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Jun 5, 2002 | 25th of Sivan, 5762 | כ״ה בסיון תשס״ב
Jun 5, 2002 – Eliyahu Timsit, 35 of Tel-Aviv was one of 17 people killed when a car packed with a large quantity of explosives struck Egged bus No. 830 traveling from Tel-Aviv to Tiberias at the Megiddo junction near Afula.
The attack took place at about 7:15 in the morning. The force of the explosion lifted the bus into the air and reduced the car carrying the bomb to charred metal. The car exploded near the gasoline tank of the bus causing it to burst into flames. Most of the casualties were soldiers who were on their way to their bases. The Islamic Jihad claimed responsibility for the attack.
Eliyahu (Eliko) Timsit, the 17th victim of the attack was identified only in December 2002 in the wake of the preparation of a documentary film about the unidentified Megiddo victim. The film showed two sketches of possible victims, which were published in the press. A taxicab driver recognized Timsit recalling that he had asked him to drive him to Tel Aviv the day of the attack. Timsit had apparently taken the bus north planning to camp out at the Sea of Galilee. He had promised to return on Friday to take his ailing mother to the doctor, but never arrived. His family did not suspect that he was killed in the bombing and continued to search for him.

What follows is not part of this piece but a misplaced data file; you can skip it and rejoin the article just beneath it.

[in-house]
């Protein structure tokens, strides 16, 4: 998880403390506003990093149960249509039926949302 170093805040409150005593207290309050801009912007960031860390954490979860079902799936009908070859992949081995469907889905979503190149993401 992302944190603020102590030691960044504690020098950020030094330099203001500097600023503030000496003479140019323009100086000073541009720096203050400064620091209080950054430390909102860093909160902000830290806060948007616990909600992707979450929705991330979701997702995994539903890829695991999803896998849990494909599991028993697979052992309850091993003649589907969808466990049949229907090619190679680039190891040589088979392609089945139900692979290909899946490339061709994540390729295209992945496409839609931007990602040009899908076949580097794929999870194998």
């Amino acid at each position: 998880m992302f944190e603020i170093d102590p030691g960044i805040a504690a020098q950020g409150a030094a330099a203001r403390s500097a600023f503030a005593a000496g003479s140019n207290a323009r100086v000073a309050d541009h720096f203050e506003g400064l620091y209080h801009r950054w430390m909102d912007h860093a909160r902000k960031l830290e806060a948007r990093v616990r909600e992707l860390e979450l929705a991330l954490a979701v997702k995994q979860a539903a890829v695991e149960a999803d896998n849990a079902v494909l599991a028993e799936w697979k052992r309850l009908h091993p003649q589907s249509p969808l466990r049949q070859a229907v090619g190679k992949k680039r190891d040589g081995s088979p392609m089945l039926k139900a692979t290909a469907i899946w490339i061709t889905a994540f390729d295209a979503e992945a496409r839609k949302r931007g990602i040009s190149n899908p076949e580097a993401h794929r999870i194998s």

Eliyahu had been unemployed for the past several years and had been living with his girlfriend in Jerusalem until their recent separation. His mother Zahava to whom he was devoted, passed away in July after a long illness.
Eliyahu Timsit who had been buried anonymously in Ashkelon, was laid to rest in Sderot alongside his mother. He is survived by his father Michael, six sisters and a brother.
Israel's Voice commitment to memorialize each victim of terror doesn't end here. We are currently reaching out to those who have been victimized and to every family who's lost loved one(s) due to terror. Your story must be told and we intend to create a documentary for each individual. Silence is no longer an option. Contact us today to set up an appointment. email@example.com Our preference is to make your story heard in English, but Hebrew is also fine. Videos will be subtitled for the world to understand.